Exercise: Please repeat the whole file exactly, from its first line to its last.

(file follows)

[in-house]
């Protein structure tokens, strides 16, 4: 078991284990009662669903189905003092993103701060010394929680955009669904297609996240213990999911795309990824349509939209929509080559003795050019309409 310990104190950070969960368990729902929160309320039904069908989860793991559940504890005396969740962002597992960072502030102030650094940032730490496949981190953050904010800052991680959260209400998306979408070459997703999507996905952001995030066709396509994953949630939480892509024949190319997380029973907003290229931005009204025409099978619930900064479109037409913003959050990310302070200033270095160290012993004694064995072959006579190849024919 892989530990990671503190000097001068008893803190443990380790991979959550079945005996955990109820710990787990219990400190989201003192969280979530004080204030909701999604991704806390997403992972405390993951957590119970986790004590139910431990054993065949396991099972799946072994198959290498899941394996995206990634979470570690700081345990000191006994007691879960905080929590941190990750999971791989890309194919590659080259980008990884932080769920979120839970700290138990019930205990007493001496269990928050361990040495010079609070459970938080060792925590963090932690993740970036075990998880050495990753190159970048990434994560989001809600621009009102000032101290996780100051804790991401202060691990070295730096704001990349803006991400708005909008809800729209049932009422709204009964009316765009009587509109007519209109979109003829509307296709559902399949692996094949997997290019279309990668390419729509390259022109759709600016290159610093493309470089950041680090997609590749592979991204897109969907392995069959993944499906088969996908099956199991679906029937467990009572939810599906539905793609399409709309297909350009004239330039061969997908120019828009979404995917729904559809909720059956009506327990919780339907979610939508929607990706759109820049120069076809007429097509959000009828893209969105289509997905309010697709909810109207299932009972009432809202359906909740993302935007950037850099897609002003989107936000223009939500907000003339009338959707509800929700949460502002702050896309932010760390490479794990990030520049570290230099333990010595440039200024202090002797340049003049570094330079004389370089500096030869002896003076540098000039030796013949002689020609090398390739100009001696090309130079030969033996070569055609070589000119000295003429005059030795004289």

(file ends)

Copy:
[in-house]
């Protein structure tokens, strides 16, 4: 078991284990009662669903189905003092993103701060010394929680955009669904297609996240213990999911795309990824349509939209929509080559003795050019309409 310990104190950070969960368990729902929160309320039904069908989860793991559940504890005396969740962002597992960072502030102030650094940032730490496949981190953050904010800052991680959260209400998306979408070459997703999507996905952001995030066709396509994953949630939480892509024949190319997380029973907003290229931005009204025409099978619930900064479109037409913003959050990310302070200033270095160290012993004694064995072959006579190849024919 892989530990990671503190000097001068008893803190443990380790991979959550079945005996955990109820710990787990219990400190989201003192969280979530004080204030909701999604991704806390997403992972405390993951957590119970986790004590139910431990054993065949396991099972799946072994198959290498899941394996995206990634979470570690700081345990000191006994007691879960905080929590941190990750999971791989890309194919590659080259980008990884932080769920979120839970700290138990019930205990007493001496269990928050361990040495010079609070459970938080060792925590963090932690993740970036075990998880050495990753190159970048990434994560989001809600621009009102000032101290996780100051804790991401202060691990070295730096704001990349803006991400708005909008809800729209049932009422709204009964009316765009009587509109007519209109979109003829509307296709559902399949692996094949997997290019279309990668390419729509390259022109759709600016290159610093493309470089950041680090997609590749592979991204897109969907392995069959993944499906088969996908099956199991679906029937467990009572939810599906539905793609399409709309297909350009004239330039061969997908120019828009979404995917729904559809909720059956009506327990919780339907979610939508929607990706759109820049120069076809007429097509959000009828893209969105289509997905309010697709909810109207299932009972009432809202359906909740993302935007950037850099897609002003989107936000223009939500907000003339009338959707509800929700949460502002702050896309932010760390490479794990990030520049570290230099333990010595440039200024202090002797340049003049570094330079004389370089500096030869002896003076540098000039030796013949002689020609090398390739100009001696090309130079030969033996070569055609070589000119000295003429005059030795004289």